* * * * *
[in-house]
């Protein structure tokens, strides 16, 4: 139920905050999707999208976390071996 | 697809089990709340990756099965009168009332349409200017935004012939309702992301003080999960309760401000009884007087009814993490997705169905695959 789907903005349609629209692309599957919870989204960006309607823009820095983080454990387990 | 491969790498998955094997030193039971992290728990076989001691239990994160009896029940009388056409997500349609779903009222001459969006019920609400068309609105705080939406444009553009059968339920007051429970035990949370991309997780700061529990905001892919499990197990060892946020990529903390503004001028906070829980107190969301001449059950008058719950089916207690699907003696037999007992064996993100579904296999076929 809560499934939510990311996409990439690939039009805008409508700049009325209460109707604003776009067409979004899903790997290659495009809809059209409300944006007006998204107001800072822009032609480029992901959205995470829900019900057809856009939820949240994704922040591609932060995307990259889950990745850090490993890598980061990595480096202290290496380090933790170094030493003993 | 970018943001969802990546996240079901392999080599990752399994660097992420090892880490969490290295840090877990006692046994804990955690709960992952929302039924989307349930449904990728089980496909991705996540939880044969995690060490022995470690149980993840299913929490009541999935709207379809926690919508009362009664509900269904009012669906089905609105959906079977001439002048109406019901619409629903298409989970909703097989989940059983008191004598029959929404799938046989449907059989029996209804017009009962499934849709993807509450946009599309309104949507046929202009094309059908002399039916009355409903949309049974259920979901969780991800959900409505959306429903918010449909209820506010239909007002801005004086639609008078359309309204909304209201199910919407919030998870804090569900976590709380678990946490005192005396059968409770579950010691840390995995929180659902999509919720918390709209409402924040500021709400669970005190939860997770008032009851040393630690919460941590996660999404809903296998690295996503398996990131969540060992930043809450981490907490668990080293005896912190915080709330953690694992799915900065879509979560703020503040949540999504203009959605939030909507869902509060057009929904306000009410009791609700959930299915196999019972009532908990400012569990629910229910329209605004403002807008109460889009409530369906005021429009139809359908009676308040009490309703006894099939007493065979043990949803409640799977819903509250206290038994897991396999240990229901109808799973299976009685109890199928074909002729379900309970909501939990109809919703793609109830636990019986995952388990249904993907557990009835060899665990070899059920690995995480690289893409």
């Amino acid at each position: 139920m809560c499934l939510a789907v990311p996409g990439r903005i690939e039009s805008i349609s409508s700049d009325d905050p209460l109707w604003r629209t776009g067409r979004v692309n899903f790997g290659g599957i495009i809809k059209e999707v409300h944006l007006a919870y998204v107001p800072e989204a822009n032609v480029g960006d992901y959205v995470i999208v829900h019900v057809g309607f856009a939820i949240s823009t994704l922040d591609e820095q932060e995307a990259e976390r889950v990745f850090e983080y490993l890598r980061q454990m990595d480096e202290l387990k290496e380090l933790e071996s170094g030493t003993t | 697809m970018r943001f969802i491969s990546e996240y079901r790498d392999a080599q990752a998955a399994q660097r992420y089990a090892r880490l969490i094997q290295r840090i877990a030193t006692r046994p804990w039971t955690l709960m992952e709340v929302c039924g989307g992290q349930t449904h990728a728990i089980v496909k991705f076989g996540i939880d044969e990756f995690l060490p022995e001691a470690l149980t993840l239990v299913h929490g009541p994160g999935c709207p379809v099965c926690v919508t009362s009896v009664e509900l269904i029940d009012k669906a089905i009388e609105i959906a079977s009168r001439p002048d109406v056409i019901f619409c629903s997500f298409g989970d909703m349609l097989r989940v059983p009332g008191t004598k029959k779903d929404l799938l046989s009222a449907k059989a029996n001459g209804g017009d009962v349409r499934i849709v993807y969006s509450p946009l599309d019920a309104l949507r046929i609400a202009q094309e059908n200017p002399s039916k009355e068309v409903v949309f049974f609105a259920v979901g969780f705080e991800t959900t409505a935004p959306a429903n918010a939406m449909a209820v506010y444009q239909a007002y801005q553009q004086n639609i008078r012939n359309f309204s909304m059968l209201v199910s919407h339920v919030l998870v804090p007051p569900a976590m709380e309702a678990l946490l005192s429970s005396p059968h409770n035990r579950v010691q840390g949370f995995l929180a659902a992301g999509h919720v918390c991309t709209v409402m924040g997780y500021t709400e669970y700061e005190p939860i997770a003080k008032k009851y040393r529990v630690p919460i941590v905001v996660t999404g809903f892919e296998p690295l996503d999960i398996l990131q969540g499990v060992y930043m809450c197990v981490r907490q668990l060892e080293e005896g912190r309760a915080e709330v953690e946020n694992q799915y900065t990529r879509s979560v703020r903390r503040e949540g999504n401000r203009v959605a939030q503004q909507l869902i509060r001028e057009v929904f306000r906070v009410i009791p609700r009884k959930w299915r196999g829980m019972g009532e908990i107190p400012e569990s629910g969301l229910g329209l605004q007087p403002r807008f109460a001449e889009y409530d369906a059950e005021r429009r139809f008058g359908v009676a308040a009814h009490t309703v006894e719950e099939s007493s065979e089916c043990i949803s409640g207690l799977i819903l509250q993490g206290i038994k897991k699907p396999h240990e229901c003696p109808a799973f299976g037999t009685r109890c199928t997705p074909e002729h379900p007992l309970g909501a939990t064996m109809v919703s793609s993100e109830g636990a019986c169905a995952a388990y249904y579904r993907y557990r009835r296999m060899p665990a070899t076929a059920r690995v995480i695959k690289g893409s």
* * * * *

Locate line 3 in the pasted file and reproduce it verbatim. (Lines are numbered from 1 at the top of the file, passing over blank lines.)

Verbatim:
């Amino acid at each position: 139920m809560c499934l939510a789907v990311p996409g990439r903005i690939e039009s805008i349609s409508s700049d009325d905050p209460l109707w604003r629209t776009g067409r979004v692309n899903f790997g290659g599957i495009i809809k059209e999707v409300h944006l007006a919870y998204v107001p800072e989204a822009n032609v480029g960006d992901y959205v995470i999208v829900h019900v057809g309607f856009a939820i949240s823009t994704l922040d591609e820095q932060e995307a990259e976390r889950v990745f850090e983080y490993l890598r980061q454990m990595d480096e202290l387990k290496e380090l933790e071996s170094g030493t003993t | 697809m970018r943001f969802i491969s990546e996240y079901r790498d392999a080599q990752a998955a399994q660097r992420y089990a090892r880490l969490i094997q290295r840090i877990a030193t006692r046994p804990w039971t955690l709960m992952e709340v929302c039924g989307g992290q349930t449904h990728a728990i089980v496909k991705f076989g996540i939880d044969e990756f995690l060490p022995e001691a470690l149980t993840l239990v299913h929490g009541p994160g999935c709207p379809v099965c926690v919508t009362s009896v009664e509900l269904i029940d009012k669906a089905i009388e609105i959906a079977s009168r001439p002048d109406v056409i019901f619409c629903s997500f298409g989970d909703m349609l097989r989940v059983p009332g008191t004598k029959k779903d929404l799938l046989s009222a449907k059989a029996n001459g209804g017009d009962v349409r499934i849709v993807y969006s509450p946009l599309d019920a309104l949507r046929i609400a202009q094309e059908n200017p002399s039916k009355e068309v409903v949309f049974f609105a259920v979901g969780f705080e991800t959900t409505a935004p959306a429903n918010a939406m449909a209820v506010y444009q239909a007002y801005q553009q004086n639609i008078r012939n359309f309204s909304m059968l209201v199910s919407h339920v919030l998870v804090p007051p569900a976590m709380e309702a678990l946490l005192s429970s005396p059968h409770n035990r579950v010691q840390g949370f995995l929180a659902a992301g999509h919720v918390c991309t709209v409402m924040g997780y500021t709400e669970y700061e005190p939860i997770a003080k008032k009851y040393r529990v630690p919460i941590v905001v996660t999404g809903f892919e296998p690295l996503d999960i398996l990131q969540g499990v060992y930043m809450c197990v981490r907490q668990l060892e080293e005896g912190r309760a915080e709330v953690e946020n694992q799915y900065t990529r879509s979560v703020r903390r503040e949540g999504n401000r203009v959605a939030q503004q909507l869902i509060r001028e057009v929904f306000r906070v009410i009791p609700r009884k959930w299915r196999g829980m019972g009532e908990i107190p400012e569990s629910g969301l229910g329209l605004q007087p403002r807008f109460a001449e889009y409530d369906a059950e005021r429009r139809f008058g359908v009676a308040a009814h009490t309703v006894e719950e099939s007493s065979e089916c043990i949803s409640g207690l799977i819903l509250q993490g206290i038994k897991k699907p396999h240990e229901c003696p109808a799973f299976g037999t009685r109890c199928t997705p074909e002729h379900p007992l309970g909501a939990t064996m109809v919703s793609s993100e109830g636990a019986c169905a995952a388990y249904y579904r993907y557990r009835r296999m060899p665990a070899t076929a059920r690995v995480i695959k690289g893409s």